I want to be able to save quotes or extracts from web pages
I want to be able to save pdfs and later search within them
I need an easy way to make short notes without making an official ‘doc’ about something with a title, etc.
I want to be able to quickly snap a photo of something, annotate it, and file it away, sometimes with a reminder
I need to make notes about a certain topic as I go along, sometimes sigh snippets of text or code, and retrieve his later by date or by ‘tag’
Sometimes emails have to be be turned into tasks
I have to be able to quickly capture thoughts and ideas for future retrieval
I don’t want to be locked in to proprietary formats or hidden libraries, as far as possible
It should be possible to ‘sync’ between devices
I don’t necessarily want to keep everything ‘in the cloud’
I want a lot of photos around, forever, accessible from everywhere
I need to be able to search across text, images, pdfs, but without always doing a huge amount of tagging up front
I want to be able to create small ‘projects’ with tasks, but without having to fight some rigid ‘true way’ of defining them (fluid due dates, deferred dates, priorities, easy capture and editing)
I need recurring reminders too (sometimes weekly, sometimes monthly, sometimes quarterly, sometimes biannually, etc)
I don’t want to think too much about where to file a given snippet, all I care about is being able to look for it later as if I had filed it correctly to begin with
I want to avoid the risk of some one going out of business and taking my data with them (stick to regular files and plain text as far as possible)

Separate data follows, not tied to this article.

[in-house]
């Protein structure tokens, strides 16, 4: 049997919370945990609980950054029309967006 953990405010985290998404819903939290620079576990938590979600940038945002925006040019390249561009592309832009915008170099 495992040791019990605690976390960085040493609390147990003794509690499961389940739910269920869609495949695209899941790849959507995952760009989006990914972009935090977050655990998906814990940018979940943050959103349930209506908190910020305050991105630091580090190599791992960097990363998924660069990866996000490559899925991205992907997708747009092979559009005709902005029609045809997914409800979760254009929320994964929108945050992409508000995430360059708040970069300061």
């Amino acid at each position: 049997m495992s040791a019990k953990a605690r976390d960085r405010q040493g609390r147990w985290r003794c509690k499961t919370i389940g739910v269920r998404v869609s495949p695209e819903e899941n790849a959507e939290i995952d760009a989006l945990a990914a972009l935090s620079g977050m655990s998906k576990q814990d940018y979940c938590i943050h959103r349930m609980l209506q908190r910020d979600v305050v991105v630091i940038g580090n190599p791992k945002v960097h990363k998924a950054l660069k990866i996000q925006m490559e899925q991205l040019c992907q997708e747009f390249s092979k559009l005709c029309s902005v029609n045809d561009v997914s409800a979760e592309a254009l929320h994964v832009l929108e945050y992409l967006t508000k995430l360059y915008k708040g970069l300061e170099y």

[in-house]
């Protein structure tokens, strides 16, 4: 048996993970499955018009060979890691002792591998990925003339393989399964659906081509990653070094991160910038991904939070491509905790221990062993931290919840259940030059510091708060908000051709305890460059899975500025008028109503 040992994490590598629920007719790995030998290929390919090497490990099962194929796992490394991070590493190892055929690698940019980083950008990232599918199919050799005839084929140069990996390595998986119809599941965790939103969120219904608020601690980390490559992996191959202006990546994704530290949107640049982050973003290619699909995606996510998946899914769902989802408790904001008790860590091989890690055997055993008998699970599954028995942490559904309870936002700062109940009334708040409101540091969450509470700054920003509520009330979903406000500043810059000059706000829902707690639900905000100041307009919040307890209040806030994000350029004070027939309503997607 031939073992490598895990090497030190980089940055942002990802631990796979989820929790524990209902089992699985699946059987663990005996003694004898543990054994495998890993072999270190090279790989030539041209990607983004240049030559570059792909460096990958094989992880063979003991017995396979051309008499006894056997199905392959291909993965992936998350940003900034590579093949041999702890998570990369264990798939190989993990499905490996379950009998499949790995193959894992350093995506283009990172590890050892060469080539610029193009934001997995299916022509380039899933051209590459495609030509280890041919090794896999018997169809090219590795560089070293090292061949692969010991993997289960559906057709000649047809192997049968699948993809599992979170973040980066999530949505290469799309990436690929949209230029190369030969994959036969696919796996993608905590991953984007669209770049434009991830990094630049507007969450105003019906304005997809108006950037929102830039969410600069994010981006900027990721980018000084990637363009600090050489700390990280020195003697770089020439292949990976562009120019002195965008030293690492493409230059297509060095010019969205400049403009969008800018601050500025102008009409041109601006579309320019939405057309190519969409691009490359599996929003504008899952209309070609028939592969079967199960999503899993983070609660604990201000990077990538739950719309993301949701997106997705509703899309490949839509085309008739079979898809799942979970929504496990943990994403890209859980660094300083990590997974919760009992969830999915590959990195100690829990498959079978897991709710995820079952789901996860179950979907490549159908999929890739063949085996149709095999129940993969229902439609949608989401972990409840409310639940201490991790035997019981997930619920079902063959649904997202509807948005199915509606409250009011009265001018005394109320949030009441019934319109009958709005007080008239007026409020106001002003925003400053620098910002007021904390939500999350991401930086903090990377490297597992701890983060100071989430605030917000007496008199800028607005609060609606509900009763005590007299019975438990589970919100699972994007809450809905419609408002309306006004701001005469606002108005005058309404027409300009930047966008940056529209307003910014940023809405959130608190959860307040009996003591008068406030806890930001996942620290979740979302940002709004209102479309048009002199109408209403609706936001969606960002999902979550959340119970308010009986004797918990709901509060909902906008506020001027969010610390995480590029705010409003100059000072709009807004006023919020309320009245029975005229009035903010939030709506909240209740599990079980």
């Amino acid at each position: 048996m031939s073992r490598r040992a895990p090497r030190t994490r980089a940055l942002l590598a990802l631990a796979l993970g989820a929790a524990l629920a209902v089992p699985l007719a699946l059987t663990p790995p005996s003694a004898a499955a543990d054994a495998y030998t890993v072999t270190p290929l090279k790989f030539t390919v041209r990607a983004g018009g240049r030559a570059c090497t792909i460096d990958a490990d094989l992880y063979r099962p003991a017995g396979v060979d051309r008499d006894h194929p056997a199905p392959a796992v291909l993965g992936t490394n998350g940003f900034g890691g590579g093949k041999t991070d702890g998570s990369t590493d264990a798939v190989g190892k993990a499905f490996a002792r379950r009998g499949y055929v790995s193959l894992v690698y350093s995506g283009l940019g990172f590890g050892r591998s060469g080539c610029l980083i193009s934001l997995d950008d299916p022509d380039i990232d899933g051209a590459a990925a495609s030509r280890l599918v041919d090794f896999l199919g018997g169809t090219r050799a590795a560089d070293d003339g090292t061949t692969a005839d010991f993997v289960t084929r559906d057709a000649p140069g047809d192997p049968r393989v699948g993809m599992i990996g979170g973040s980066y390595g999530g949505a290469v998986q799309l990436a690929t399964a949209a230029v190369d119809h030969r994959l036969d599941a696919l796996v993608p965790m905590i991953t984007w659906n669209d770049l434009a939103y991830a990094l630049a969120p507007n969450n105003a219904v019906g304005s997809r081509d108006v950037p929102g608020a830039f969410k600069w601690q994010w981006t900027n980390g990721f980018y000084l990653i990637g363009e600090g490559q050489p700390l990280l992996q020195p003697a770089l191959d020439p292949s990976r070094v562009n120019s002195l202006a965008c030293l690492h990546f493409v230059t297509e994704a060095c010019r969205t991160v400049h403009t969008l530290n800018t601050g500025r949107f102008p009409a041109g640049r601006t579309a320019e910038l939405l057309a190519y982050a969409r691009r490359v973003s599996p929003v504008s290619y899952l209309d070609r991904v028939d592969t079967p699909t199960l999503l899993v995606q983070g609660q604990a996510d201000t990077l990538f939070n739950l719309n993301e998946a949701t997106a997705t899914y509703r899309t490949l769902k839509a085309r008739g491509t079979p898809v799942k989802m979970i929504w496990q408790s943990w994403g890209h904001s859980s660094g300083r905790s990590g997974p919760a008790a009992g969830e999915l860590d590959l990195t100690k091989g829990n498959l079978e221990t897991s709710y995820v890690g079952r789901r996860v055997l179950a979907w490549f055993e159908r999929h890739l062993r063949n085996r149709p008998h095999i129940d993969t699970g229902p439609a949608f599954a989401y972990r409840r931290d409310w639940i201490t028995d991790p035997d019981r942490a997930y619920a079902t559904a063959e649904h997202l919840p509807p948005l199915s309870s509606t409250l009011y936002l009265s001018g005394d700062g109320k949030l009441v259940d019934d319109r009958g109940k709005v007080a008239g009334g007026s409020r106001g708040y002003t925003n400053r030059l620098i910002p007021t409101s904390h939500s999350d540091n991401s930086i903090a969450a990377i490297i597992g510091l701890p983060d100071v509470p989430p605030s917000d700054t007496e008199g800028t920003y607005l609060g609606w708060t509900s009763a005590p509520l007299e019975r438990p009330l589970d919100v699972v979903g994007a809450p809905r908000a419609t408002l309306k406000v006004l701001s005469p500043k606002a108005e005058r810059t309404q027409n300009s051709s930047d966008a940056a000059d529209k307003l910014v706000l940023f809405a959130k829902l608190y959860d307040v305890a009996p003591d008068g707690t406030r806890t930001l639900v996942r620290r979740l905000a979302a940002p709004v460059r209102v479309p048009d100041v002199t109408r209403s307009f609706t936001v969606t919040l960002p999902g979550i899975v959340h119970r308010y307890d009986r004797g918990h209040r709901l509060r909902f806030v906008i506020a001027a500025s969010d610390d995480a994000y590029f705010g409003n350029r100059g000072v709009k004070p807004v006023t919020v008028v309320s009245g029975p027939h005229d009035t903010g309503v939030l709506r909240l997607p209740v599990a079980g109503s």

Yeah, a lot to ask for, but also … it’s not all that much, there has to be a way to get all this to work somehow.
This from an article in Verge on how the App Store is “more like a lottery” now, though an observation in the comments section shows the focus on apps is really too narrow, it’s all of media that has become more like a lottery.
I see your A/B-tested apps, and I raise you our A/B-tested news article. May the most click-bait-y one win!
I’ve never really been very “organized” about anything (those who know me a bit can vouch for this), but I’ve had to get crap done recently, so I’ve been forced to come up with some, uh, systems and processes.
Basically, the three ingredients I feel you need are reminders, lists and some keep-track-and-dump-stuff-thingie (the technical term for such things). I happened to pick on the default Reminders app, Wunderlist and Trello respectively for these, but really anything else will do.
Wunderlist is frequently used, mostly to keep track of recurring things to do weekly/monthly, and for shopping lists, or stuff that’s running out (no more bread? add it to the “Buy list”!)
Trello is lightly used, to keep track of both vague long home projects, and vacation planning, and a catch-all “miscellaneous” board with the standard ‘To Do’, ‘Doing’ and ‘Done’ stacks.
Finally, the basic Reminders app is most heavily used, since I throw in whatever comes to mind, even it’s something like “mail this letter”.
Nothing fancy, all free tools, and I’ve been feeling way less cognitive load for the last couple of months or so.